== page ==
WASHINGTON, D.C. — The House approved legislation last week that authorized nearly $9 billion for flood control and navigation projects despite concerns by environmental and fiscal watchdogs.
Lawmakers voted 417-3 to pass the Water Resources Reform and Development Act that serves as a budget and policy blueprint for projects undertaken by the US Army Corps of Engineers.
House Transportation and Infrastructure Committee Chairman Bill Shuster, R-Pa., said the reforms included in the bill are critical for the nation’s economy.
“Without improvement, our water transportation system becomes obsolete every day and we become less competitive. If we cannot compete, we lose jobs to those who can,” Shuster said.
The bill would scrap $12 billion of old and inactive projects from a $60 billion Corps backlog. Supporters said It cuts red tape and sets hard deadlines on the time and cost of studies. And it expands the ability for project supporters to use funding outside the federal government to expedite permit processing.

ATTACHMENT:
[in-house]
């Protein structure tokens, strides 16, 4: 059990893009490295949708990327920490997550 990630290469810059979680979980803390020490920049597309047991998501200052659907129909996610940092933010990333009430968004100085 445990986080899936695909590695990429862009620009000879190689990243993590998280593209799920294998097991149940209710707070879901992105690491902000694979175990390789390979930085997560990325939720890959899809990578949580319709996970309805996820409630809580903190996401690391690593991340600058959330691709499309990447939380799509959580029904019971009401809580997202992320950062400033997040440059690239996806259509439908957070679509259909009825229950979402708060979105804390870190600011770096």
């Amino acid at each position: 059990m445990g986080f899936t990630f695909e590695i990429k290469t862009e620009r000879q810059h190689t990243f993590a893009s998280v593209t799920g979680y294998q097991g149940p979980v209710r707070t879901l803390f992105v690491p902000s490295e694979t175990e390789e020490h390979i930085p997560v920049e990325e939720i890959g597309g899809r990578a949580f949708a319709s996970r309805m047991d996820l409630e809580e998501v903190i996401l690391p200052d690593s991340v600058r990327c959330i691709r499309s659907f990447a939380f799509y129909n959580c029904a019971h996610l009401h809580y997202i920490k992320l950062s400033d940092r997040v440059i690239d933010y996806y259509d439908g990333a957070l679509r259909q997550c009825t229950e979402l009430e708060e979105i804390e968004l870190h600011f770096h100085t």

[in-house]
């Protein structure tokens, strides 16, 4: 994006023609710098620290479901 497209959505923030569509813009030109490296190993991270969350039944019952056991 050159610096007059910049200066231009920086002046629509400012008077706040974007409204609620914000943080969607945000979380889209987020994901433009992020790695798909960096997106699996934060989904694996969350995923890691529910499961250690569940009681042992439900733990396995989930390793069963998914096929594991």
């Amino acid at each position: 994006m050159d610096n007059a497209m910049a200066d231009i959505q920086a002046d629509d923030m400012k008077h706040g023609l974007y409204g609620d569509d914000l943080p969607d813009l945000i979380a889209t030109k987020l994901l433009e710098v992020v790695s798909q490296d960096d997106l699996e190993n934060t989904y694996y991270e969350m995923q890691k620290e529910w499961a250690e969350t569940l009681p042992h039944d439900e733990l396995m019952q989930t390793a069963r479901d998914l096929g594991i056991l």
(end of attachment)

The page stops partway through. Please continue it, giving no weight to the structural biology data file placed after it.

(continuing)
America’s ports receive and ship an estimated $1.4 trillion in goods each year, impacting 30 million jobs, according to Congressman Bob Gibbs, R-Ohio.
Ten fiscal watchdog groups — including Taxpayers for Common Sense, Freedom Works and Americans for Prosperity — signed a letter complained the legislation does not contain meaningful reforms. The legislation would “only shave a few billion dollars off the backlog” while protecting $28 billion in projects authorized six years ago that have not begun construction, the groups wrote.
Even as House Democrats supported the underlying bill, some complained streamlining the approval process would undermine environmental protections secured under the National Environmental Policy Act of 1969.
Congressman Peter DeFazio, D-Ore., said there was no evidence that the review process has delayed projects. Instead, he argued, Congress caused the backlog by failing to provide the funding needed to complete the water projects it authorized.
Scott Slesinger, legislative director of the Natural Resources Defense Council, said it is “unconscionable” that the House voted to weaken NEPA, adding that it would lead to “steamrolling approval of major dams and other water projects, bypassing a long-established process of public review.” DeFazio offered an amendment that would have removed — at least temporarily — the streamlining of the review process from the bill. It was defeated, 236-183.
Congressman Derek Kilmer, D-Wash., voted for DeFazio’s amendment. Congresswoman Jaime Herrera Beutler, R-Wash., did not vote.
The Senate, which was not in session last week, approved its version of the bill in May. The House and Senate will now have to negotiate a compromise bill for final approval.
Kilmer voted for passage of the bill. Herrera Beutler did not vote.